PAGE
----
Firm set to tread on familiar ground
It's been a long, slow summer at Pennsylvania Gear Corp.
But that will change in October when the Falls Township company returns to an old customer - the U.S. Department of Defense - in an effort to climb out of a slump that began in the late 1990s.
The company will begin work on an 18-month, $3 million contract to make gears for the Army's M1A1 main battle tank.
"It gives us a nice shot in the arm when we really need it," said Craig Stranahan, president of the company, which is in its fourth generation of family ownership.
Pennsylvania Gear's biggest customers are manufacturers of construction, agricultural and transportation equipment, such as Deere & Co., Caterpillar Inc. and Case-New Holland. When those companies' sales began slipping in 1999 as a broad recession began in U.S. manufacturing, Pennsylvania Gear suffered.
Lower-cost imports from Asia and Europe exacerbated the problem for Pennsylvania Gear and its domestic competitors.
For instance, Philadelphia Gear Corp. closed its King of Prussia manufacturing plant last year to focus on the service end of the business.
Pennsylvania Gear's sales have fallen from $10.5 million in 1997 to $7.1 million last year. Sales were as low as $6 million in 1999 after a big customer took all of its gear work to Italy.
The company's workforce took it on the chin, as well, falling from 110 in 1997 to 45 now.
Stranahan said he expected to add 50 workers because of the new contract, which was announced last month and which could be extended.
Small manufacturers such as Pennsylvania Gear tend to go in and out of defense subcontracting based on the economy, said Barry Miller, chief operating officer of the Delaware Valley Industrial Resource Center.
"When people are getting squeezed, one of the options that comes up on the screen" is the Department of Defense, Miller said.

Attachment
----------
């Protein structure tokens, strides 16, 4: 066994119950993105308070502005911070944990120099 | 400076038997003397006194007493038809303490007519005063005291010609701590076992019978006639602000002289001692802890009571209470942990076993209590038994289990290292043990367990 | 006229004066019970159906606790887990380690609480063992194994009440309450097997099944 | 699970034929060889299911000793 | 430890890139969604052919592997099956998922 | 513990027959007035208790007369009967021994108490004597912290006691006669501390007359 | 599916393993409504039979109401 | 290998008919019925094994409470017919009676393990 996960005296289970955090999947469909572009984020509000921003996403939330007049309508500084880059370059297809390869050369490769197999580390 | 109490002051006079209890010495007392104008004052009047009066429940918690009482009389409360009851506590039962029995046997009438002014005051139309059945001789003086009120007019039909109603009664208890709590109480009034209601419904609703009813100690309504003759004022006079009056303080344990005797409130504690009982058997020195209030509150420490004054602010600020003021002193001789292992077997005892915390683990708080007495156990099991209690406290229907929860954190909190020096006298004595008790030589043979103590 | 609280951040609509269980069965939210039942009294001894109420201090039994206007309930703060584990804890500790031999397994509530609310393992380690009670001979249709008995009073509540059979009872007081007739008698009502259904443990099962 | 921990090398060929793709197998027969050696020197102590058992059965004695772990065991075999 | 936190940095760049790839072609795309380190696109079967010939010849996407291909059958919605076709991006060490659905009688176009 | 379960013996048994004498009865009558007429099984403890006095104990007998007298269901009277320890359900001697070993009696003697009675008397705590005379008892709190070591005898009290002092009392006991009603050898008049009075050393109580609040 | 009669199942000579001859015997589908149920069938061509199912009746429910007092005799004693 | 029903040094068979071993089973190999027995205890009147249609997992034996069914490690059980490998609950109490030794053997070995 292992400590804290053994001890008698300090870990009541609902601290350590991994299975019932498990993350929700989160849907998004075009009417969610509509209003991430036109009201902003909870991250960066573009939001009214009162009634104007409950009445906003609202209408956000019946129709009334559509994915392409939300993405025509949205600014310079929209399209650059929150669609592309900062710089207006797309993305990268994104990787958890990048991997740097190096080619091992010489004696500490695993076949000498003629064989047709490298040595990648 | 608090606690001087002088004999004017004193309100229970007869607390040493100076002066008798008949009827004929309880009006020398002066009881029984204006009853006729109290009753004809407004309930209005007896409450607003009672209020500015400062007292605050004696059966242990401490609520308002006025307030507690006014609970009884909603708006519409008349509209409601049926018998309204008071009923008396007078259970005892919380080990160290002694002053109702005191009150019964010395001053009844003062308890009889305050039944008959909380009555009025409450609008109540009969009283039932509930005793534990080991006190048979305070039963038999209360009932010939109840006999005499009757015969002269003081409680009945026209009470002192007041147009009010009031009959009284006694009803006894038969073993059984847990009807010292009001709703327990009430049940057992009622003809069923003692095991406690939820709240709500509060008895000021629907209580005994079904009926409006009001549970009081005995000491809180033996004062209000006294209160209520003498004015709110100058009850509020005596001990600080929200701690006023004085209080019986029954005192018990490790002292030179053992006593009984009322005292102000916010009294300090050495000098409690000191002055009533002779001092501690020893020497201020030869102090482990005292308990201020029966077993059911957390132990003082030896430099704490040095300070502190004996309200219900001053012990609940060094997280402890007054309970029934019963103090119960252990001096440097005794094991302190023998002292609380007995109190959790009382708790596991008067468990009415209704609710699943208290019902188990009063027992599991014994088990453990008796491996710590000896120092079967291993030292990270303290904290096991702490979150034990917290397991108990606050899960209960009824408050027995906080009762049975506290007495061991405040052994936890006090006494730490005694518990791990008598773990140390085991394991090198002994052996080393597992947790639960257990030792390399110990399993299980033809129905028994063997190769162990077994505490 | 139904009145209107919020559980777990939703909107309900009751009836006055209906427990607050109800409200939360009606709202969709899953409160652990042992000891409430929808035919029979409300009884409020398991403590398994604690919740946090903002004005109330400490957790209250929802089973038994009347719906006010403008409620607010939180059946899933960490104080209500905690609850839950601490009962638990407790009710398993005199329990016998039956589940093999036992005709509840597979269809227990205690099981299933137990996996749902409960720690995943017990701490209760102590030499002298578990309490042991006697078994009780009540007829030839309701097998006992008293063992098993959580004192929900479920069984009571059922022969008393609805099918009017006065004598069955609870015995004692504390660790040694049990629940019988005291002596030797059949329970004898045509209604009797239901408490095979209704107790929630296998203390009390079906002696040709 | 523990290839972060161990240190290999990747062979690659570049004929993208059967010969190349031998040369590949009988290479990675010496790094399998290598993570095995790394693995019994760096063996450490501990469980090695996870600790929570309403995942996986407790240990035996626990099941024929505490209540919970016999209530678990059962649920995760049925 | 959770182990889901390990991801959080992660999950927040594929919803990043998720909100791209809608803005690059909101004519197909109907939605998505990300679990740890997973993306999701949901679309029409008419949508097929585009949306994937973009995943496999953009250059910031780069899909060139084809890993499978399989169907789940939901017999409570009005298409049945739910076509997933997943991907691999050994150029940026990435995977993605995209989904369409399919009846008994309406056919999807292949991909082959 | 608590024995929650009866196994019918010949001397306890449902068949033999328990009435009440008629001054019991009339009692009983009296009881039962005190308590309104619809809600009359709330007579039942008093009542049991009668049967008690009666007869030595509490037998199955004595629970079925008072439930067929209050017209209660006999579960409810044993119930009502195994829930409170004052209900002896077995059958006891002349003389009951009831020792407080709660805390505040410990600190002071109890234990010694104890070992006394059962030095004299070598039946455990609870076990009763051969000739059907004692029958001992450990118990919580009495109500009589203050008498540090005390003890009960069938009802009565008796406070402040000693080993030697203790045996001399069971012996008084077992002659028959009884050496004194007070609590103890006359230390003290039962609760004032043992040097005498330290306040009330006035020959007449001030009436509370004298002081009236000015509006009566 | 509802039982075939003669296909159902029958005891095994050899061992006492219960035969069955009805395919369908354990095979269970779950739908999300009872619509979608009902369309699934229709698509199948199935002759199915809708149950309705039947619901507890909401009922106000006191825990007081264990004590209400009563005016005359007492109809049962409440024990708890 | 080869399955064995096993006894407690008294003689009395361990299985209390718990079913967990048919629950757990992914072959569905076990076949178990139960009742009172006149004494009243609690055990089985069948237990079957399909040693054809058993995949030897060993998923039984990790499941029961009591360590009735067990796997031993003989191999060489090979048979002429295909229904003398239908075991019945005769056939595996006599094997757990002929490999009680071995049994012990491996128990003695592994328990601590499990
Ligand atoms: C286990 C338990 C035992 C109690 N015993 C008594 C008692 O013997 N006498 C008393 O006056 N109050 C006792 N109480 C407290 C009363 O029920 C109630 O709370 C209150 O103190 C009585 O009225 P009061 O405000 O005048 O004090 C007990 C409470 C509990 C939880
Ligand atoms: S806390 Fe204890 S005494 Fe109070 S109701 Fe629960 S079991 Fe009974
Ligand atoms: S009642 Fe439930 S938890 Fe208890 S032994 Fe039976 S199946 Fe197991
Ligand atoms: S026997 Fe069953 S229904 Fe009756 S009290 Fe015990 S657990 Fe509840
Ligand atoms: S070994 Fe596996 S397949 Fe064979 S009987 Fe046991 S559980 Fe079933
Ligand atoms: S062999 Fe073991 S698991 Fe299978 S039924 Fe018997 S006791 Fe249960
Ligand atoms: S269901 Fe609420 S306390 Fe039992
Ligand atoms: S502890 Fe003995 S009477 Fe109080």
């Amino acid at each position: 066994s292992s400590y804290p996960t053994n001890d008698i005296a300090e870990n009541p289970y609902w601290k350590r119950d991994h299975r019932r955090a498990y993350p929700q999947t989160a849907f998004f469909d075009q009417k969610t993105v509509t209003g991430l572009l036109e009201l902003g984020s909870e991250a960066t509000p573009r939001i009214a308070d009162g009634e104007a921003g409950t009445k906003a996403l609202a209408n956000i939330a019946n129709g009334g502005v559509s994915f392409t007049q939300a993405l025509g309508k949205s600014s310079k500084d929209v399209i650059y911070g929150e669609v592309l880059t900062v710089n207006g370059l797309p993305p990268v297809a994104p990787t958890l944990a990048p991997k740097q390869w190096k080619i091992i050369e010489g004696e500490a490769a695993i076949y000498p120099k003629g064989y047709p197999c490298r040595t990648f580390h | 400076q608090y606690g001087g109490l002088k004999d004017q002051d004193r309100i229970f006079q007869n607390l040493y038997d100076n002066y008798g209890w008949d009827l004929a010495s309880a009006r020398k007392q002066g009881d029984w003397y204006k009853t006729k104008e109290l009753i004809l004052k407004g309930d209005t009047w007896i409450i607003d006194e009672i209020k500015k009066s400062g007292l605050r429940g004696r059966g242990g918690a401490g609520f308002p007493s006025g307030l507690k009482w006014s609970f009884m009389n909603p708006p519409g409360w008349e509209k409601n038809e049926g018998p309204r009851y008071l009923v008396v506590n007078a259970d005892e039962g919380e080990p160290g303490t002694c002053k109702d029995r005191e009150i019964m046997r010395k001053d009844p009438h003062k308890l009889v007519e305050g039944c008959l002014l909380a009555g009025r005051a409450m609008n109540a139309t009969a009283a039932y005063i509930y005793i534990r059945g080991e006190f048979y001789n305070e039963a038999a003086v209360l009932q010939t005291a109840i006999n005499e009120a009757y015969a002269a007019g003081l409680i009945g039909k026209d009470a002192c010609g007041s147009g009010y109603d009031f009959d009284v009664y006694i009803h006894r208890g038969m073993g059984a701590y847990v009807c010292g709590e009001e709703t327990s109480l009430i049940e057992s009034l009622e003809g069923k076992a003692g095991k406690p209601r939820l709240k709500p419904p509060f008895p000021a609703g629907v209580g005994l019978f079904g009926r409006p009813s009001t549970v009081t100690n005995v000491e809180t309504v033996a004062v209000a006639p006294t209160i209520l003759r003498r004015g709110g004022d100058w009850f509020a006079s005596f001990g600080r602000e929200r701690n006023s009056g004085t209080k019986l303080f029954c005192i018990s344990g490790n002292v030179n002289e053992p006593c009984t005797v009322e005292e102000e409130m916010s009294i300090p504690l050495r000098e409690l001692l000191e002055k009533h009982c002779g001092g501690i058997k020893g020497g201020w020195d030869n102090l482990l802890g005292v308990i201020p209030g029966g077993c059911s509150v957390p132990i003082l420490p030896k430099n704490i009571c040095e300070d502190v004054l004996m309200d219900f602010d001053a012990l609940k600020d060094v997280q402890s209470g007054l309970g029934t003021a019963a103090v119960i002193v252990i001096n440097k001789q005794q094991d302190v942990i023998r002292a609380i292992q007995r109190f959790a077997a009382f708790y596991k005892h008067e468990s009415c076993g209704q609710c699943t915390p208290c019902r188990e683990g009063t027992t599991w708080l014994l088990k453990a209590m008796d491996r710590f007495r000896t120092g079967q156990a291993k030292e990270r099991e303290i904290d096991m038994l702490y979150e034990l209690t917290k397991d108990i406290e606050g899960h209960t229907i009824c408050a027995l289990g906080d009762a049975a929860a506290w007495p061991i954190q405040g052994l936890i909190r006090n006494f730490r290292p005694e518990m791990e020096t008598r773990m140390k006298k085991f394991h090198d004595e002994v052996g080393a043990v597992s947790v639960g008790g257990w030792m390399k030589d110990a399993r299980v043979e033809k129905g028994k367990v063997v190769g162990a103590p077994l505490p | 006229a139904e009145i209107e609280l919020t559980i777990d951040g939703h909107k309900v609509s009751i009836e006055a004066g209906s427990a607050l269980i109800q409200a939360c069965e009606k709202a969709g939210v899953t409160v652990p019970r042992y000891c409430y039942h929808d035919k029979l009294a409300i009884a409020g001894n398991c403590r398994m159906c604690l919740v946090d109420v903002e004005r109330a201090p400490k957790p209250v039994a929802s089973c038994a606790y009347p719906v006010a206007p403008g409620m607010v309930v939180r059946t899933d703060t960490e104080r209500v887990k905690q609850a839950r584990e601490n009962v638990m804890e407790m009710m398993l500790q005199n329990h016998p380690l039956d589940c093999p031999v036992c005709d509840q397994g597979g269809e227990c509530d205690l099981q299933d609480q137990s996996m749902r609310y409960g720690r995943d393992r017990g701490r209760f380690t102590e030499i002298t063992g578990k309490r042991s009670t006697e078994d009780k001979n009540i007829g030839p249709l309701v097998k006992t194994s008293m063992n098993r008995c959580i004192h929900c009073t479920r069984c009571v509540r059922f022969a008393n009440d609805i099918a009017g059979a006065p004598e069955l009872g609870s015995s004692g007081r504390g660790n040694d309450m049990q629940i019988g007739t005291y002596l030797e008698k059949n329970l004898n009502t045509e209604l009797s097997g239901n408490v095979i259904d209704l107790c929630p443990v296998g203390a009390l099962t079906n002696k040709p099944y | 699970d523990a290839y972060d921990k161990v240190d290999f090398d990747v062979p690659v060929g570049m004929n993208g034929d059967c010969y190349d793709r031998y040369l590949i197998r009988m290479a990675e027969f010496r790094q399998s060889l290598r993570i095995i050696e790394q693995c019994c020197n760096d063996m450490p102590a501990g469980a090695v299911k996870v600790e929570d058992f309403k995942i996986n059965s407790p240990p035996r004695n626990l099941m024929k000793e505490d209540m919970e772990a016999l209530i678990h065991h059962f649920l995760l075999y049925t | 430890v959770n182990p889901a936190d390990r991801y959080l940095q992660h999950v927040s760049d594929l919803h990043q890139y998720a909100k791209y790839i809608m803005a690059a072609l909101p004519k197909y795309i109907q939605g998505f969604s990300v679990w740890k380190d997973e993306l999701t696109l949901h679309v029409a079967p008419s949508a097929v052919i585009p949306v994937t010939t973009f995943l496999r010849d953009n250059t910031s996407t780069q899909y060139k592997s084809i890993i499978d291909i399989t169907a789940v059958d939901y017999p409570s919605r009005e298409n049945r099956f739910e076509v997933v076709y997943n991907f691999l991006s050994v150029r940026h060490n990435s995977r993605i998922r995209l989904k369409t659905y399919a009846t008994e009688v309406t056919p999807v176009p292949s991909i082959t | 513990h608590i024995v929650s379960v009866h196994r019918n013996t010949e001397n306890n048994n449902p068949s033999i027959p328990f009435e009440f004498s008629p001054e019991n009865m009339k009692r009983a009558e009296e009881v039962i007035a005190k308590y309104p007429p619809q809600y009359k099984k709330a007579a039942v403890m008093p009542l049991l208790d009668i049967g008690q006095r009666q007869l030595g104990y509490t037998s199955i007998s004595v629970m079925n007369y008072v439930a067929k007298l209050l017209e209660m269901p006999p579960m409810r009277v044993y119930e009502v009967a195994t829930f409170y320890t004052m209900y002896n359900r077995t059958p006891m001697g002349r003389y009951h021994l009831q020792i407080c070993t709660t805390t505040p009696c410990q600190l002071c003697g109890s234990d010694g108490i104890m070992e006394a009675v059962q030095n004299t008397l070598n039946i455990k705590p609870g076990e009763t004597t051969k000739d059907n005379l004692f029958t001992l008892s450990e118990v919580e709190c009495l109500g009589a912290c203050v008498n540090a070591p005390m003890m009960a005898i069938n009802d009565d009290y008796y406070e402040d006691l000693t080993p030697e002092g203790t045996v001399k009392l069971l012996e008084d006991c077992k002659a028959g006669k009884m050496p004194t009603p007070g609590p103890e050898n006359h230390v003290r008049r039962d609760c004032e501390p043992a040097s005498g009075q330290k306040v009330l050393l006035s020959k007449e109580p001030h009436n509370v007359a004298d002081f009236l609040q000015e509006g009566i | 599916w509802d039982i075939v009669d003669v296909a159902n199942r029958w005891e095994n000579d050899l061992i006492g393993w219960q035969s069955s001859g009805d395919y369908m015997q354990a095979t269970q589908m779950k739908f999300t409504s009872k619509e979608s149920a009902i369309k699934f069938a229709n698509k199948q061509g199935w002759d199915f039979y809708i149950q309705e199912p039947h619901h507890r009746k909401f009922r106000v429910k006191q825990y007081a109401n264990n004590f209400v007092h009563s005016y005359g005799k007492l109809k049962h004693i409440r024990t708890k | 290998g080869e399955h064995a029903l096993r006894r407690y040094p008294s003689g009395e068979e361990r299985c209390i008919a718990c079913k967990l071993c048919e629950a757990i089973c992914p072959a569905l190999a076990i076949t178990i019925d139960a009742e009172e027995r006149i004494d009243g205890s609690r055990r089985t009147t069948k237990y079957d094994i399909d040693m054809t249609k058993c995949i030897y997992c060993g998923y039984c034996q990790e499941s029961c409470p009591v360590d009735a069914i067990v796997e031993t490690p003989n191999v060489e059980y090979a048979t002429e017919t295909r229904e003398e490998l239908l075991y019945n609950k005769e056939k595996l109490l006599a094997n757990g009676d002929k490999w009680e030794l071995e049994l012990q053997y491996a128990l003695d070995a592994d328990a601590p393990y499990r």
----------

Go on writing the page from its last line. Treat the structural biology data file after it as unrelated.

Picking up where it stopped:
That is particularly true for companies that have done it before, because they are used to dealing with bureaucracy, he said.
Pennsylvania Gear went through a cycle of defense work from 1986 to 1992. That came on the tail of another downturn in the industry caused by imports from Japan.
The new Army contract calls for the company to produce 500 assemblies consisting of gears, shafts, seals and bearings enclosed in a housing. The assembly is the final link between the tank's 1,600-horsepower engine and the shaft that turns the tracks.
Stranahan's family has been making gears for 100 years.
His great-grandfather founded Stranahan Gear Corp. in 1902 in the Frankford section of North Philadelphia.
Stranahan's grandfather moved the operation to Bethayres, Montgomery County, in the 1950s.
His father and uncle moved the business in 1980 to its current site, an 85,000-square-foot building near the intersection of Route 1 and Oxford Valley Road in Bucks County.
These days, Stranahan, 41, and his brothers - who were meeting with potential lenders this week while he was showing a visitor around the shop - run the operation.
Todd Stranahan, 40, is executive vice president in charge of research and development, and Kyle Stranahan, 31, is vice president and general manager. Their father, Henry Stranahan, is company chairman.
During the visit, the shop was rather quiet. Stranahan said the 15 to 20 production workers were setting up lathes, grinders and other machines for the second shift.
Among them was Gary Mulligan, 46, a shop supervisor, who has been in the gear industry since he was 18.
"It's been tough," said Mulligan, who lost his job with Stranahan Gear in the early 1980s when the company went through a bankruptcy. It changed its name to Pennsylvania Gear when it emerged from bankruptcy.
He worked for another local gear manufacturer for 10 years before returning to Pennsylvania Gear in 1994.
Mulligan said he was looking forward to working on the defense contract and training new workers. "I enjoy teaching people and solving problems," he said.
Contact Harold Brubaker at 215-854-4651 or firstname.lastname@example.org.